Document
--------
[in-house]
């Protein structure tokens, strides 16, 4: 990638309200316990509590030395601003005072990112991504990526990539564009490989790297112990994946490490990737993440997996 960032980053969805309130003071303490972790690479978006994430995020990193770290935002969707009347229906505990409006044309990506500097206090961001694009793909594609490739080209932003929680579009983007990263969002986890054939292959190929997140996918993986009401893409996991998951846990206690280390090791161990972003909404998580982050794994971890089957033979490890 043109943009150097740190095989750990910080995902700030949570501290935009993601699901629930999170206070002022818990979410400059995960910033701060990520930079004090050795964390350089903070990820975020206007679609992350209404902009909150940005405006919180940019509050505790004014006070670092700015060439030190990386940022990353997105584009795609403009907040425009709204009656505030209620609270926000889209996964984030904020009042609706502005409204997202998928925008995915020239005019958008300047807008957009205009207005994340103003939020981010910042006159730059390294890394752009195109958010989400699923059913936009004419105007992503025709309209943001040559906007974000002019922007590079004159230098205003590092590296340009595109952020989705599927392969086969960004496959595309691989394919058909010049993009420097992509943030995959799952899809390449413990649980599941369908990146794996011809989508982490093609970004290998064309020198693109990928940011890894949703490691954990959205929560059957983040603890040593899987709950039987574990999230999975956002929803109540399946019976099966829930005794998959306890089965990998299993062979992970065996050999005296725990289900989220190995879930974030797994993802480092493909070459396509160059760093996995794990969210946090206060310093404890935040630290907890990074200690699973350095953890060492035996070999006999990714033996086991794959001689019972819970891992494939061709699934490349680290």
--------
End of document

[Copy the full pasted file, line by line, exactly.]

[in-house]
């Protein structure tokens, strides 16, 4: 990638309200316990509590030395601003005072990112991504990526990539564009490989790297112990994946490490990737993440997996 960032980053969805309130003071303490972790690479978006994430995020990193770290935002969707009347229906505990409006044309990506500097206090961001694009793909594609490739080209932003929680579009983007990263969002986890054939292959190929997140996918993986009401893409996991998951846990206690280390090791161990972003909404998580982050794994971890089957033979490890 043109943009150097740190095989750990910080995902700030949570501290935009993601699901629930999170206070002022818990979410400059995960910033701060990520930079004090050795964390350089903070990820975020206007679609992350209404902009909150940005405006919180940019509050505790004014006070670092700015060439030190990386940022990353997105584009795609403009907040425009709204009656505030209620609270926000889209996964984030904020009042609706502005409204997202998928925008995915020239005019958008300047807008957009205009207005994340103003939020981010910042006159730059390294890394752009195109958010989400699923059913936009004419105007992503025709309209943001040559906007974000002019922007590079004159230098205003590092590296340009595109952020989705599927392969086969960004496959595309691989394919058909010049993009420097992509943030995959799952899809390449413990649980599941369908990146794996011809989508982490093609970004290998064309020198693109990928940011890894949703490691954990959205929560059957983040603890040593899987709950039987574990999230999975956002929803109540399946019976099966829930005794998959306890089965990998299993062979992970065996050999005296725990289900989220190995879930974030797994993802480092493909070459396509160059760093996995794990969210946090206060310093404890935040630290907890990074200690699973350095953890060492035996070999006999990714033996086991794959001689019972819970891992494939061709699934490349680290």